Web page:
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NEWS
January 30, 2007
DID anyone besides me see the irony in the president's visit to DuPont last week? He traveled from D.C. to Wilmington, barely 100 miles. A motorcade could have made the trip in maybe 90 minutes and only cost the taxpayers 150 to 200 gallons of gas. But he flew Air Force One. The irony: He went there to talk about energy conservation! Bob Johnson Warminster
NEWS
August 17, 2006
SHRINKING the state Legislature? That's an idea whose time came long ago. Philadelphia is covered by a total of 35 state reps and senators, yet only 17 City Council members. Take the state population, 11 million, divide by 203 state reps and 50 state senators. That's one legislator for each 43,000 residents. Now take the city population of 1.5 million and divide by 16 council members. You get about 94,000. Why not eliminate 15-20 folks from the Harrisburg trough and turn that money back to us in the city?
NEWS
July 28, 2010
I fully appreciate Emily Mendell's problem with forgetting to bring environmentally friendly bags to the store ("If green is to be ingrained, we need better role models," Sunday).  In Taiwan, you simply pay for the plastic bag if you want one. Are Americans ready for even such a mild solution? I think Mendell and others want to blame  the government, BP, and just about anyone but themselves. Americans are  willing to ask for solutions from others and, yet, fail to ask the tough questions of themselves.
NEWS
June 11, 1986
It's nice to see that the City of Philadelphia is wasting tens of thousands of dollars in taxpayers' money to rid the streets of the dangerous and dreaded "johns. " It is hard to comprehend that several police officers are involved in a type of crime where there are no victims and no assailants, only two people who are conducting a business transaction that is legal in some parts of our country. The only real crime is that the john involved in the transactions does not pay the standard 6 percent sales tax for the service.
SPORTS
May 14, 1996 | by Paul Hagen, Daily News Sports Writer
"Waste not, want not. " - Anonymous It has been abundantly clear from the beginning of spring training that the Phillies were not the sort of team that could spill chances to win, toss them casually out the window like candy wrappers, otherwise fritter them away. Specifically, strong outings by starting pitchers were to be savored like a fine cognac. That is a commandment, however, that has been routinely disobeyed by the local nine to this point of the season. Seven times in the first 36 games the Phillies have gotten a quality start - at least six innings, three or fewer earned runs allowed - and still lost.
NEWS
April 24, 1986 | By S.E. Siebert, Special to The Inquirer
With reluctance, the Whitpain Board of Supervisors has approved the first aerial waste-disposal system in the township for a two-lot subdivision at 600 Morris Rd. Last month, property owner Donald Brady asked for permission to subdivide his six-acre tract. Because the property could not support a septic system and there was no public sewer on the site, he also asked for permission to install an aerial spray waste system. The spray waste system would use chemicals to treat the waste.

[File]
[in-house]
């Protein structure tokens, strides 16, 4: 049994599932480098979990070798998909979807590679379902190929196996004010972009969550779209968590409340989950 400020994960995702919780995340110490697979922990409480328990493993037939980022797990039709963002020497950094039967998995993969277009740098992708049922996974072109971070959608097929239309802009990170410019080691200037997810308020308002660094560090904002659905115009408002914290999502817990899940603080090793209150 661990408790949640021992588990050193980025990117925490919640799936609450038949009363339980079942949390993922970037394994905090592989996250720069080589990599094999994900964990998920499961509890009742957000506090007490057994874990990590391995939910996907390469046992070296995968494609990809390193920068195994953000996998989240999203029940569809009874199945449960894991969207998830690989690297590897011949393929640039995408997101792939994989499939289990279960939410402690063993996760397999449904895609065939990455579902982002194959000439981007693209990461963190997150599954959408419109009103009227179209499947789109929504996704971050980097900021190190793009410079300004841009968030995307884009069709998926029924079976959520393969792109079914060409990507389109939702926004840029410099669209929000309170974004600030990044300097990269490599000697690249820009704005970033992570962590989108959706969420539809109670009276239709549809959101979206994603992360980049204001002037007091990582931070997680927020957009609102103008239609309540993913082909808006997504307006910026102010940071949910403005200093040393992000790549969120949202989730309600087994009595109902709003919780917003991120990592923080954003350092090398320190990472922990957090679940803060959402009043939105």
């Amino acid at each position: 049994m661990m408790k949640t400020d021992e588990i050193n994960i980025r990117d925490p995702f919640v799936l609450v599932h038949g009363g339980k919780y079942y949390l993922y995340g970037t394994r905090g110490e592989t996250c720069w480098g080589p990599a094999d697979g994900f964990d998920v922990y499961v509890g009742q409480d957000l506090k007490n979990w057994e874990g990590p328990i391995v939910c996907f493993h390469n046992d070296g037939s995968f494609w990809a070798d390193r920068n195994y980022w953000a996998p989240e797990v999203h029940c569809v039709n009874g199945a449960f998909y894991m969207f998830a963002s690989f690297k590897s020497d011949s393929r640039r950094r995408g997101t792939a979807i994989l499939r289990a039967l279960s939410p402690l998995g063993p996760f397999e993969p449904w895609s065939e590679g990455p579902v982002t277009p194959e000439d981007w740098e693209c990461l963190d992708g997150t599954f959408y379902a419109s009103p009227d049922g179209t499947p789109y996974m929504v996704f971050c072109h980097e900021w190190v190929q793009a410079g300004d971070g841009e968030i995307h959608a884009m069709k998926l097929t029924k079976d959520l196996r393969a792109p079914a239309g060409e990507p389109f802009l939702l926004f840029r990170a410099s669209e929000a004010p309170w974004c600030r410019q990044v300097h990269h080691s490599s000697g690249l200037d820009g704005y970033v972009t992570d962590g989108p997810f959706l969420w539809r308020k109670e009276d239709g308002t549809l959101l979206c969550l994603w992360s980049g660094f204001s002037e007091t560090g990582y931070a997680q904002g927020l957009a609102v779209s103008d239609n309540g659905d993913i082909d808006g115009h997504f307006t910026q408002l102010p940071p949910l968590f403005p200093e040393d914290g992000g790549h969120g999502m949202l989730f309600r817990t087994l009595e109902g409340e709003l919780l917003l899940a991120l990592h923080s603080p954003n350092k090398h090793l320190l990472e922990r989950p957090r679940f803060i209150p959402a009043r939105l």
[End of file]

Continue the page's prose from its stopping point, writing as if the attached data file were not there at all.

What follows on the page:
NEWS
July 5, 1988 | By Douglas Pike, Inquirer Editorial Board
It's always in season for people to seethe at the waste of their hard- earned dollars. Right now there is the federal probe into an alleged black market in inside dope about fat Pentagon contracts. There's the new agreement that for safety reasons a $5 billion nuclear plant on Long Island will never operate. And, no matter when, "welfare cheats" always make some taxpayers grind their teeth. Although even ill-gotten gains are cycled through the economy, "waste" is a fair label any time the public's money gets spent without producing the intended benefit.
NEWS
December 4, 1997 | by Ramona Smith, Daily News Staff Writer
America's No. 1 trash picker has a few things to say about the holidays. Loosely translated, they add up to something like, "Bah, humbug!" William Rathje, an archaeologist who specializes in garbage, looks on the time from now until New Year's as the season to be wasteful. "You wrap all these things, and you put all these gewgaws and froufrous all over them," he says. "You buy people all these presents that they don't want. " And those cards. "There are literally hundreds of millions, if not billions, of Christmas cards that are mailed every year - and everything that you can do to cut down that list is significant.
NEWS
April 26, 1990 | By Ramona Smith, Daily News Staff Writer
The city has a new toxic avenger. His mission: to make the city less safe for organized grime. Kim Hollaender, who was named yesterday as environmental prosecutor in the district attorney's office, said he planned to target not only illegal dumping but any "corrupt organizations" found to release "dangerous, deadly substances" into the environment. Hollaender, an assistant district attorney named to the new assignment by District Attorney Ronald D. Castille, noted that organized crime has often been linked to the waste disposal business.
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SPORTS
June 26, 2015 | By Bob Brookover, Inquirer Columnist
NEW YORK - Cole Hamels deserved better and he deserves better. After the Phillies put up 22 runs in their previous two games, the offense reverted to its 2015 form in the series finale Wednesday afternoon at Yankee Stadium. That meant no run support for the veteran lefthander who, by now, is used to that grim scenario. Hamels was also betrayed by his defense on this otherwise beautiful day in the Bronx. The box score said he allowed five earned runs on eight hits in five innings during the Phillies' 10-2 loss to the New York Yankees.
FOOD
June 26, 2015 | By Elisa Ludwig, For The Inquirer